There's new research out in the ongoing debate over whether or not Facebook rots kids' minds, and parents may be more tempted than ever to wrestle their children's smartphones away from them. While the news isn't totally bad, teens who use Facebook are more likely to be narcissistic, suffer from anxiety and depression, and perform worse in school.
Larry Rosen, a professor of psychology at California State University, presented the new research at the annual convention of the American Psychological Association. Time reports that teens who use Facebook often are more likely to be narcissistic and have other psychological problems like mania and aggressive tendencies. Also, teens who use media and technology everyday (i.e. just about every teen) are more likely to have anxiety and depression.
In another study, students were observed while studying using a computer for just 15 minutes. Rosen says:
"What we found was mind-boggling ... About every three minutes they are off-task. You'd think under these constraints, knowing that someone is observing you, that someone would be more on task."
But researchers underestimated kids' inability to resist sharing useless information with their friends. Students opened more and more windows through the 8-10 minute mark, and those who tried to multitask while studying performed worse in school.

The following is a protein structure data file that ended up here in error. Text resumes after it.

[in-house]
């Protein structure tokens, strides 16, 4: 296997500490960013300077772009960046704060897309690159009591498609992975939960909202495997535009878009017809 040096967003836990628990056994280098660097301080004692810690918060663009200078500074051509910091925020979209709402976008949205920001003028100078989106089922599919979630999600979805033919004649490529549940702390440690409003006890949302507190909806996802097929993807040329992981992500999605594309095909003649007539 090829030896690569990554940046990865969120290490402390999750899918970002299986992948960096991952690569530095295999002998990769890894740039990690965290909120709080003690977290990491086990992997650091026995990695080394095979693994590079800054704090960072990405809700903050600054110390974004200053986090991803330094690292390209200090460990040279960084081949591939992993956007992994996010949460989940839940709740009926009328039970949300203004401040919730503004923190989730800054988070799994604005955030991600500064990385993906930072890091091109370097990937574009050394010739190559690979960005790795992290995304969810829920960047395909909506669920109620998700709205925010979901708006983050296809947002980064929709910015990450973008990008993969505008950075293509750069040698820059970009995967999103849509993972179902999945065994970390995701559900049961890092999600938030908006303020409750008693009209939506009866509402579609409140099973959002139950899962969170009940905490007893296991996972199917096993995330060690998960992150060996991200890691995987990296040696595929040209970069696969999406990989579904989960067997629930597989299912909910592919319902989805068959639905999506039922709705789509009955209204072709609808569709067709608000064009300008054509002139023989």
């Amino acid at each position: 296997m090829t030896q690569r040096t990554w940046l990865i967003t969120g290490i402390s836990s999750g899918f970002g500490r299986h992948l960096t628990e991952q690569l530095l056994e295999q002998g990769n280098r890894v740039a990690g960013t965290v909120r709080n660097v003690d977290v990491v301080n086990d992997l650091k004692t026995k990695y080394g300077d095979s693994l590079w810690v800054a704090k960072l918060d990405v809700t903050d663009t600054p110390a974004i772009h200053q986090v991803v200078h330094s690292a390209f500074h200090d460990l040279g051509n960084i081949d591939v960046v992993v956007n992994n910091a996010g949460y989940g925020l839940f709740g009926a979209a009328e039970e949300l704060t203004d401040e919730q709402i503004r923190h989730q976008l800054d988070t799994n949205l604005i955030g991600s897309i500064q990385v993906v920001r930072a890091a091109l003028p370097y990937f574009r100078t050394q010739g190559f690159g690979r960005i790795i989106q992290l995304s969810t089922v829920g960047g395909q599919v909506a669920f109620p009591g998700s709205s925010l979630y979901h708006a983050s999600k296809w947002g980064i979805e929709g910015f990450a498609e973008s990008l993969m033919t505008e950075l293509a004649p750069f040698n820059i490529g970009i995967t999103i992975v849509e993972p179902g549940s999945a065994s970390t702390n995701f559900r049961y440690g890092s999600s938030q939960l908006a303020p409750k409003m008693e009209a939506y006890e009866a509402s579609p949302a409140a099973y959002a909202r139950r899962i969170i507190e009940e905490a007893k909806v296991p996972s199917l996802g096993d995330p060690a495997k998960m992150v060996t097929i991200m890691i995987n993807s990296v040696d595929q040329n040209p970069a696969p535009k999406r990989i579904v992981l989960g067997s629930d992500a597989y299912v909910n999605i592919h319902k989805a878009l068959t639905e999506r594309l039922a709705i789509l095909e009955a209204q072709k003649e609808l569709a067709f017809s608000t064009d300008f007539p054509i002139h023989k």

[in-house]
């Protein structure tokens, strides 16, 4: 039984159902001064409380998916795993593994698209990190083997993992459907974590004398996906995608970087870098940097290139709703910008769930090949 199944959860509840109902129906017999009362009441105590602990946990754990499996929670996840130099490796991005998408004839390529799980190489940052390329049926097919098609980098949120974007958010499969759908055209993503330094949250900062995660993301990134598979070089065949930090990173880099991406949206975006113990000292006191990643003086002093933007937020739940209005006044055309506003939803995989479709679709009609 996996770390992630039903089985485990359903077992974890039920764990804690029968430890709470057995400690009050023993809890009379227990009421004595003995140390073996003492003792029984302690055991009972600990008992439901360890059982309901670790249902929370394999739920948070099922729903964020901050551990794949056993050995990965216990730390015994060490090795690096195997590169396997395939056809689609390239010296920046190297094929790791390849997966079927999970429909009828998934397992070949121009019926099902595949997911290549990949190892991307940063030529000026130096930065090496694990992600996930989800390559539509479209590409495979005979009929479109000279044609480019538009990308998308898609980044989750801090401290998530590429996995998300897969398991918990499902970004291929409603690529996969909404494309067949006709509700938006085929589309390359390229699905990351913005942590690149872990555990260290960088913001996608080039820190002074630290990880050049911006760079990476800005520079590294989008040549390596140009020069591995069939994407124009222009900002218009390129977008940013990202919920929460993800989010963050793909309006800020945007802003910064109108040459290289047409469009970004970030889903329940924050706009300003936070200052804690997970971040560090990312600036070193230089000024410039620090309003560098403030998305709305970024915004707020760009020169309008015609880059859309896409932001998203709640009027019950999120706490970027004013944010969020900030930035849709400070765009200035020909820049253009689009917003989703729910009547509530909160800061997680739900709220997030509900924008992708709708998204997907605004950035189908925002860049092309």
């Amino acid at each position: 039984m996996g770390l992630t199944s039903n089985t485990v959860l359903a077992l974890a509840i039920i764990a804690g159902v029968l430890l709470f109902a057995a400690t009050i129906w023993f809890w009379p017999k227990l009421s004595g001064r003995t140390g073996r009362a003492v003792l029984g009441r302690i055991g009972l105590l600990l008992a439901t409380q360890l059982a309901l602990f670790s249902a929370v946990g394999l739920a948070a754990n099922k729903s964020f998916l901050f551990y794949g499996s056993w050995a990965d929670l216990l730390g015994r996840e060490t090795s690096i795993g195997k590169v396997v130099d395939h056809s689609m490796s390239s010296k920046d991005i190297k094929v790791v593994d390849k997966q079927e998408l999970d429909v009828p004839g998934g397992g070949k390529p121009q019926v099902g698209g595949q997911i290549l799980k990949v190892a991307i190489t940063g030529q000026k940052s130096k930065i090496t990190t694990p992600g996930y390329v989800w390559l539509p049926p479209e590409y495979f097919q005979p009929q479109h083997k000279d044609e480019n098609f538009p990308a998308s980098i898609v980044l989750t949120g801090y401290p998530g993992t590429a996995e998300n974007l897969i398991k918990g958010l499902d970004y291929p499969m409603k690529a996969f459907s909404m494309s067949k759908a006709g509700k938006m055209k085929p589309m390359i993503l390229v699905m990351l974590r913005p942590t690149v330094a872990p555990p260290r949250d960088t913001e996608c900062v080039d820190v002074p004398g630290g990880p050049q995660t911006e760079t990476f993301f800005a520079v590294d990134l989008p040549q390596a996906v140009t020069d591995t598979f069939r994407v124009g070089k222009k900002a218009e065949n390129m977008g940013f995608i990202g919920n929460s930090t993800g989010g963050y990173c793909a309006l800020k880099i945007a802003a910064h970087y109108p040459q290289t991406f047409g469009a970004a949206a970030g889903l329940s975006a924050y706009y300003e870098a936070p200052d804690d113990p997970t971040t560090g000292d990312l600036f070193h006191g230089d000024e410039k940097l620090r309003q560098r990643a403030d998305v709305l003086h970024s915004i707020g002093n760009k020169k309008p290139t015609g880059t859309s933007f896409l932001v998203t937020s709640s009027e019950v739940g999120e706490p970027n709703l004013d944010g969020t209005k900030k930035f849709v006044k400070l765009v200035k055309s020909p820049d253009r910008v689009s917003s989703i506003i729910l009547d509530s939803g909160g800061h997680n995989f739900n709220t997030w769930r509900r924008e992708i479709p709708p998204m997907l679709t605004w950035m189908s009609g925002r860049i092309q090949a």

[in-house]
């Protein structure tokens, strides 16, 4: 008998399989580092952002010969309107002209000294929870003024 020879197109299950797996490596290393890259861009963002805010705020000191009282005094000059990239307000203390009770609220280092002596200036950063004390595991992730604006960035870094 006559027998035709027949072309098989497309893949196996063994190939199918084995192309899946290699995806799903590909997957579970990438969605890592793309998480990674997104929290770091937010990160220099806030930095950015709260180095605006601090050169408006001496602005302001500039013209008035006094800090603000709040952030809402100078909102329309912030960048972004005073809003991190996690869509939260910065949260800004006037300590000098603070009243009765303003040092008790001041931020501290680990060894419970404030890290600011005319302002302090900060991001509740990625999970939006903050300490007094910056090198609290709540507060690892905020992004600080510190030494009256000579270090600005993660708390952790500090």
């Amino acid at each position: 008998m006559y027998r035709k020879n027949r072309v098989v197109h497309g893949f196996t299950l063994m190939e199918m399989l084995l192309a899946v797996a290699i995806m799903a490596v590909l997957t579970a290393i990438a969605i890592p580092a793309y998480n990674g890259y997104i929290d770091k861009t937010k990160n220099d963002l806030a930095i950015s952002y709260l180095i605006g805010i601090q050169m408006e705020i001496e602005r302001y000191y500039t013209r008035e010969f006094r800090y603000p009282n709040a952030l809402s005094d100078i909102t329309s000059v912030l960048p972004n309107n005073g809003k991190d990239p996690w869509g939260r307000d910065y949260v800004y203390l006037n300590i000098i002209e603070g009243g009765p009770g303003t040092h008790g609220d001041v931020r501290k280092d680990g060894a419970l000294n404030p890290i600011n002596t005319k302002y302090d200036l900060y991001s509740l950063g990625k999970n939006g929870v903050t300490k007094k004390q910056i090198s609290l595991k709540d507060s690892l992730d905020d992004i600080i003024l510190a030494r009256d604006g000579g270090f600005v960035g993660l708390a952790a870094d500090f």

Rosen says the best way for schools to tackle the problem actually isn't to ban cell phones in class. Like a kiddie smoke break, Rosen says letting kids use technology for one minute every 15 minutes can prevent students from being distracted by their compulsive desire to use Facebook. "We now know neurologically that if we don't have a tech break, kids are already starting to think about anything other than what the teacher talking about," he explains. "If they know they get a tech break, they're able to stop those thoughts. It works amazingly."
The benefits to using Facebook aren't as compelling. Texting and using social networking sites can help children develop their identities and their ability to empathize with others. Rosen found that kids who express more "virtual empathy" are able to express more empathy in the real world too. However, this is unlikely to assuage fears about children's worsening technology addiction. Few parents will be convinced that mastering the ability to post sympathetic emoticons on a friend's Facebook wall is worth sacrificing a few letter grades.
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